John Whitehead of env-econ.net posted this on his blog today:
Here is another innovative idea, don’t subsidize risky living:
A string of artificial islands off the coast of New Jersey and New York could blunt the impact of storm surges that proved so deadly during Superstorm Sandy, according to a new proposal.
It’s a big proposal – one that would cost up to $12bn – but it’s also the kind of innovative idea that federal officials requested as they consider how best to protect the heavily populated east coast from future storms. …
The “Blue Dunes” proposal is part of a competition sponsored by the US Department of Housing and Urban Development to come up with novel ways to protect Americans against the next big storm. It is one of 10 projects that will be evaluated and voted on next week, but there’s no guarantee any of them will receive funding. Other ideas include building sea walls around cities, re-establishing oyster colonies in tidal flats to blunt waves and creating water-absorbent nature and recreational preserves.
The artificial islands plan was created by Stevens Institute, along with the WXY architectural firm and West 8 Urban Design and Landscape Architecture. It is designed to blunt the worst effect of Sandy: the storm surge that pounded the coast. From Maryland to New Hampshire, the storm was blamed for 159 deaths, and New Jersey and New York alone claimed a total of nearly $79bn in damage. …
The islands, 10 to 12 miles off the coast, would be uninhabited, although day trips for surfing or fishing might be allowed, Blumberg said. They would be built by pumping sand atop some hard base made of rock, concrete or other material.
Steve Sandberg, a spokesman for Senator Robert Menendez, a New Jersey Democrat, said funding for at least some of the proposals is already available as part of the $60bn in Sandy aid that Congress passed last year. Other money could come from disaster recovery grants as well as public and private-sector funding.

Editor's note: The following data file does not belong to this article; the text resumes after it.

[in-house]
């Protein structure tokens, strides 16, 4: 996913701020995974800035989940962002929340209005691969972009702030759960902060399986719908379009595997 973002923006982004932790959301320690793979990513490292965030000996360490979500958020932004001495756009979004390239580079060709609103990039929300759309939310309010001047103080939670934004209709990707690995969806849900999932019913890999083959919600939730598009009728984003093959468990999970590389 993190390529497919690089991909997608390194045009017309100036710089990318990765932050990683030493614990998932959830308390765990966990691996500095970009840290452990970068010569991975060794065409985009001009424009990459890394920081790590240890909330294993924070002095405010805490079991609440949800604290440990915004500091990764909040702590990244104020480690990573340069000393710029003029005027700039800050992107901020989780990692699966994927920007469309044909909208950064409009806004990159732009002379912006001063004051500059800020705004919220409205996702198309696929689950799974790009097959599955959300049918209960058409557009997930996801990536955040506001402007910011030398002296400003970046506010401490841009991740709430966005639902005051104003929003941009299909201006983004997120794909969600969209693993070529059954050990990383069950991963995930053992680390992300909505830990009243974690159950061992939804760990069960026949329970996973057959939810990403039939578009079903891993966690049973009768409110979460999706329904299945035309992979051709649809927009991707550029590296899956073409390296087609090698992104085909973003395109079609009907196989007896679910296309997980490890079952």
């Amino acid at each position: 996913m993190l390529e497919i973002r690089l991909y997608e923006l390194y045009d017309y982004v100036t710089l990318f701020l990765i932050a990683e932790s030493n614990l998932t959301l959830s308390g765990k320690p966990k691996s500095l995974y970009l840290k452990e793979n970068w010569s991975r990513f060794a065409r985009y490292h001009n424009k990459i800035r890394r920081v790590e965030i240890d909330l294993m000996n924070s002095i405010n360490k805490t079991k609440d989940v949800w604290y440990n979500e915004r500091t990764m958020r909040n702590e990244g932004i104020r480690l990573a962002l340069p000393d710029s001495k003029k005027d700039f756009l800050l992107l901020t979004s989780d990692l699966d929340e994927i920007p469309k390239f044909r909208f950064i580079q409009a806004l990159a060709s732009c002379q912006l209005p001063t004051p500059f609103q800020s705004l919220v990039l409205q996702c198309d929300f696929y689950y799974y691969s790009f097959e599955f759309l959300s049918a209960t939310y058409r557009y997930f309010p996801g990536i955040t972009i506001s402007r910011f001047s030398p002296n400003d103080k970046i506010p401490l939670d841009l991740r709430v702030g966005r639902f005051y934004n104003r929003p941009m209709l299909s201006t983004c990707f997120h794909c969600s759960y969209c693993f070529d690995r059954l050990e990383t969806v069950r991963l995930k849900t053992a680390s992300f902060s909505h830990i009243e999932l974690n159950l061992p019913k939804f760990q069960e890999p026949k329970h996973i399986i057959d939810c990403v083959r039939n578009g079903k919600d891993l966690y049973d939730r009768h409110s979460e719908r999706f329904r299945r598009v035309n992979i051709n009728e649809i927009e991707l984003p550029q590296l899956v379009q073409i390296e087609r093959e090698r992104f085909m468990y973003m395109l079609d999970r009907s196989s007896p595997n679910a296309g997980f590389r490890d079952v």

A gap would be left between the New York and New Jersey island groups to allow water from the Hudson River to flow out into the ocean.
Blumberg also said computer modeling has shown such islands would have produced vastly lesser damage during Sandy, Hurricane Donna in 1962 and the destructive December 1992 nor’easter.
Aside from the formidable cost, many other obstacles remain. …
The most awesome part of the plan is that the $12 billion is already there! And every taxpayer in the U.S. has contributed! Why am I exclaiming like Mark Trail!
This reminded me of some research on a similar topic – restoring barrier islands off the coast of Mississippi in order to protect the coast from storms – by some researchers in this department….
In this paper, we estimate the economic value of a project to restore barrier islands off the coast of Mississippi for the purpose of protecting the coast from storms. Our estimate, based on a population of MS of about 3 million people, is a little under $700 million.
It would be cool if someone (or team) estimated the value of the “Blue Dunes” project in New York to see if it exceeds the $12 billion cost of implementation. (Well, they say it will be “evaluated” but who knows what that means!)
By the way, in our paper, we propose a way of estimating the value of the project which increases the confidence we have in our estimate of that value (through a lower variance…for the statistics nerds out there).